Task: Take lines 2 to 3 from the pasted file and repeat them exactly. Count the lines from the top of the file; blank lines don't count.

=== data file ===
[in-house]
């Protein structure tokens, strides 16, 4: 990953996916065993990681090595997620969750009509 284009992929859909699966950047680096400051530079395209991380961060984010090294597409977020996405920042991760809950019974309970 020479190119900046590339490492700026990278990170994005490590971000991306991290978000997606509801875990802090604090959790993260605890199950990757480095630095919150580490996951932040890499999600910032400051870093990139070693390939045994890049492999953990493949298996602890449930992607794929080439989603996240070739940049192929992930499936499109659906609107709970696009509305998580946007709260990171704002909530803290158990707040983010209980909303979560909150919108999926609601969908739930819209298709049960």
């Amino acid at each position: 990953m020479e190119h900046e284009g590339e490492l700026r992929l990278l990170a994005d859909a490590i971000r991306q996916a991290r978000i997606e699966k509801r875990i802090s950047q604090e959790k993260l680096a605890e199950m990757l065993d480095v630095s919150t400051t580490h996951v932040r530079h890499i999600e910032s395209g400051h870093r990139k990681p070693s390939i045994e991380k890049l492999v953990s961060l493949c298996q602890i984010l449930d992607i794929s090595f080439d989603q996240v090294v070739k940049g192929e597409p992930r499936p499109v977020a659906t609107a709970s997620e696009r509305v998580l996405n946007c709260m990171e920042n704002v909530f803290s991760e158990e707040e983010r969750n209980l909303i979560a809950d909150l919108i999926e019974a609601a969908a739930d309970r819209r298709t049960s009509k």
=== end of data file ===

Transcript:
């Protein structure tokens, strides 16, 4: 990953996916065993990681090595997620969750009509 284009992929859909699966950047680096400051530079395209991380961060984010090294597409977020996405920042991760809950019974309970 020479190119900046590339490492700026990278990170994005490590971000991306991290978000997606509801875990802090604090959790993260605890199950990757480095630095919150580490996951932040890499999600910032400051870093990139070693390939045994890049492999953990493949298996602890449930992607794929080439989603996240070739940049192929992930499936499109659906609107709970696009509305998580946007709260990171704002909530803290158990707040983010209980909303979560909150919108999926609601969908739930819209298709049960």
């Amino acid at each position: 990953m020479e190119h900046e284009g590339e490492l700026r992929l990278l990170a994005d859909a490590i971000r991306q996916a991290r978000i997606e699966k509801r875990i802090s950047q604090e959790k993260l680096a605890e199950m990757l065993d480095v630095s919150t400051t580490h996951v932040r530079h890499i999600e910032s395209g400051h870093r990139k990681p070693s390939i045994e991380k890049l492999v953990s961060l493949c298996q602890i984010l449930d992607i794929s090595f080439d989603q996240v090294v070739k940049g192929e597409p992930r499936p499109v977020a659906t609107a709970s997620e696009r509305v998580l996405n946007c709260m990171e920042n704002v909530f803290s991760e158990e707040e983010r969750n209980l909303i979560a809950d909150l919108i999926e019974a609601a969908a739930d309970r819209r298709t049960s009509k």